Diving into Traces edition 13, contributor Peter Hobbins explores the deciphering of pharmacy registers.
There are stories in these old registers. Stories about suffering and healing. Stories about families and communities. Stories about changing neighbourhoods and our rising expectations for long and robust lives.
Yet, the books themselves sit forlornly on shelves in local museums. They look impressively historical, too valuable to discard. Except when they find their way into second-hand bookstores or antique shops, where customers cherry-pick the most appealing volumes as antiquarian ornaments. I own several myself.
But pharmacy registers are more than mere decorations. Dating back into the nineteenth century, they are full of hidden details to enrich local and family history research. The trick is not to be overwhelmed by their seemingly indecipherable scribbles. Let’s focus instead on what can be revealed to bring their stories to life.
Prescription books were maintained by chemists, druggists and pharmacists to keep a record of the medicines they were dispensing to customers. They are tall and narrow, usually with a large letter inked along the spine. Kept in order by date, successive volumes ran from A to Z, then the series moved on to AA to AZ, and so forth.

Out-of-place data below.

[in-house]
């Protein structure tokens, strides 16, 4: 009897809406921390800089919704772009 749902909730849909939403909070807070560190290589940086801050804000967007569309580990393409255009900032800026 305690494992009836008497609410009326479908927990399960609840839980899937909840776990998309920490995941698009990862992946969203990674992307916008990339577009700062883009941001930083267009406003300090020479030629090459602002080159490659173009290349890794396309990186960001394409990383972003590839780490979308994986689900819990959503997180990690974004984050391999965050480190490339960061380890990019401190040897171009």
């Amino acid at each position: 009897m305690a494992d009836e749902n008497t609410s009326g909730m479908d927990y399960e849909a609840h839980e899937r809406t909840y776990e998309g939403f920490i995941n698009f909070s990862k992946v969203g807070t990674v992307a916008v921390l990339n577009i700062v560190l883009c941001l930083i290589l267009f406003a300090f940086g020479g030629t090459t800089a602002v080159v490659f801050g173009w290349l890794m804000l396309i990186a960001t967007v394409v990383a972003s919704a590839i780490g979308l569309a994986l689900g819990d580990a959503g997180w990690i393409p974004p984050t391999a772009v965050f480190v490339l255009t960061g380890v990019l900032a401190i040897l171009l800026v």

Depending on how busy the pharmacy was, each volume typically spans one to two years, capturing perhaps 6000 prescriptions. Every medicine dispensed was numbered sequentially, running consecutively from volume A onwards or starting afresh at the beginning of each new book. Each entry notes the patient’s surname, sometimes also listing their first name or even their address. Because they served the whole community, pharmacy records can help work out who lived where, and with whom, across a wide district.
Perhaps the most valuable section of a prescription book is the index at the front. Patients are listed by surname, with numbers indicating the pages on which their scripts are tabled. At the most basic level, the more often a person visited the pharmacy, the more unhealthy they were likely to be. Be careful, though – the same surname may appear more than once on the same page. The patient named on the script may not have been the person who collected it from the pharmacy.
To continue reading, pick up a copy of Traces edition 13 at your local newsagency, or subscribe to edition 14.
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